Ever hear the term “double jeopardy?” If you have, then you probably know that double jeopardy basically means you can’t be punished twice for the same crime. In other words, no double punishment! We’ve had a lot of calls recently about New York City’s (NYC) “double punishment” for overlength/overwidth tickets. But wait a minute! How can NYC get away with it? Isn’t double punishment illegal? Isn’t double punishment a violation of your constitutional rights? What’s going on here?
In this column, we’ll get to the bottom of what New York, and particularly NYC, is doing to drivers when it comes to overlength/overwidth tickets. Here’s the truth.
Question: I was delivering a load in downtown Manhattan and the officer gave me four tickets! Two were New York tickets for overlength/overwidth and two were NYC tickets for exactly the same thing. Isn’t that double punishment?
Answer: Yes! It’s double punishment but not for the same violations. Let’s explain. OK, what you have in your hand are four tickets. Two from the state and two from the city. Even though the state and city tickets appear to be exactly alike, two were written under state laws and two were written under city laws. That’s right, two different sets of laws. So, even though the tickets look the same, they’re really not double punishment.
Question: I called the court in Manhattan to find out how much the fine on my overlength/overwidth tickets were and was told that I’d have to personally appear. Can’t I just pay these tickets by mail?
Answer: No! If your tickets are double punishment city/state overwidth and overlength tickets, you (or your attorney) will usually have to appear in court. The reason an appearance is usually required has to do with the particular court these violations are sent to and the fact that the fines can be up to $1,000 each!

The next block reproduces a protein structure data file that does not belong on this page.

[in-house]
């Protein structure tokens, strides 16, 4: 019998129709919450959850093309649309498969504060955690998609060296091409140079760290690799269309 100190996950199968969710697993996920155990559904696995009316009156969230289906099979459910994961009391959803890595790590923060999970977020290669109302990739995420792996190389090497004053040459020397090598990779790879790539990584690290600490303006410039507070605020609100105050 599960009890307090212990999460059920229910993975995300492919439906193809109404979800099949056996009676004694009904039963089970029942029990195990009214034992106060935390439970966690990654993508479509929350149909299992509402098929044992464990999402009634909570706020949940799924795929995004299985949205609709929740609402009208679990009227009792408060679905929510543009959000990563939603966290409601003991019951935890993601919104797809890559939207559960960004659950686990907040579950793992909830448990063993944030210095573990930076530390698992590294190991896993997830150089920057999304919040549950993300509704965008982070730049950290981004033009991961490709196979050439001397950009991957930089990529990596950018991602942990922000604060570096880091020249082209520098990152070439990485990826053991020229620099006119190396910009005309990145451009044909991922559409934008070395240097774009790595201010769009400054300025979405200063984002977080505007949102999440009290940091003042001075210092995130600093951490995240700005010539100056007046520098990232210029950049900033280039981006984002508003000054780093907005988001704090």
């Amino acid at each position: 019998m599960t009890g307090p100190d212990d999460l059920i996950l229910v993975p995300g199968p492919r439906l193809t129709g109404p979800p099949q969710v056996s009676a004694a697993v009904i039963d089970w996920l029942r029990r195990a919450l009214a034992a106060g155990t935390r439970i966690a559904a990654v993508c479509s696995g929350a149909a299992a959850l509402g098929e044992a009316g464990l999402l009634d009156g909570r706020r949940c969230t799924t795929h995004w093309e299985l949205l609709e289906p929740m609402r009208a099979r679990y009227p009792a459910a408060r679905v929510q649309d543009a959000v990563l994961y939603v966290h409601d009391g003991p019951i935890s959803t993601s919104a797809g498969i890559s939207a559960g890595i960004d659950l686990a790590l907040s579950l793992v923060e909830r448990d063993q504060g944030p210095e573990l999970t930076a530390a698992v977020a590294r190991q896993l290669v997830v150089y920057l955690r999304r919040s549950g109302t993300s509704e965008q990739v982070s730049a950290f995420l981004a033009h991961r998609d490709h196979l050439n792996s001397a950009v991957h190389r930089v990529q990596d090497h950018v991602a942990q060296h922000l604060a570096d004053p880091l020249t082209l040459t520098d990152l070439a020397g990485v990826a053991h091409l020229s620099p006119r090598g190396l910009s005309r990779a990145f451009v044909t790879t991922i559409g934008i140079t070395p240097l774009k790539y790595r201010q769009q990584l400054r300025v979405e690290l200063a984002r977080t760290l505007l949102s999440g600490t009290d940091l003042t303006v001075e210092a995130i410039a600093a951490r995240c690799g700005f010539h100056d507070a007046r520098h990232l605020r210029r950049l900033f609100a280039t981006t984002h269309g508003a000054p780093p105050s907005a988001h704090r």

Question: If I’m delivering in NYC, how do I get in and out without getting “double punishment” for overwidth/overlength tickets?
Answer: Avoid Broome Street! Most of these NYC double punishment tickets are written on Broome Street, which is right next to Canal Street. Canal Street is a truck route and Broome isn’t. Remember, these overlength/overwidth laws were enacted because drivers were trying to avoid the $70 toll required to get in and out of NYC. To avoid the toll, a driver enters NYC via the Verrazano Narrows Bridge, from Staten Island to Brooklyn. This is “free inbound.” The driver then leaves NYC via the Holland Tunnel, which is “free outbound.” Reverse this route and it could get very expensive because you must cross Manhattan at Canal Street (where traffic moves about 1.5 mph). Many drivers know how backed up traffic usually is on Canal Street and opt for Broome Street, where the NYC Police Department is waiting.
FYI: When you try to take an “interstate legal” vehicle into New York City, be careful! You could receive the following tickets:
VTL 385 (3)
Semi-trailers shall not exceed 48 feet.
VTL 385 (4)
The total length of a combination of vehicles, including load and bumpers, shall not exceed 65 feet (complete tractor and trailer.) Note: This 65-foot restriction doesn’t apply for vehicles that are being operated on any qualifying or access highway on the interstate system. Specifically, Interstate 95 between I-287 and I-295; between I-495 and Nassau-Queens border. Remember, none of this route is in Manhattan. A 72-foot interstate legal rig, with 8 foot 6 inches of width is not legal in Manhattan, no matter what the toll problems are.
This is a NYC law and it’s the same as the NY State law, except that 45 feet is the limit.
VTS 385 (1)
No vehicle shall be over 96 inches wide plus safety devices, or 8 feet, except that on the qualifying highways, a vehicle may be 102 inches wide plus safety devices. In NYC, The 102-inch wide vehicle is legal only in areas with 10-foot wide lanes.
We hope you can use the information in this column to help with every day, real life problems you face on the road. We invite you to send us any questions or comments you may have regarding transportation law to Road Law, 1330 N. Classen Blvd., Suite 215, Oklahoma City, OK 73106; fax to (405) 272-0558 or contact us through our website at www.roadlaw.net. We look forward to hearing from you.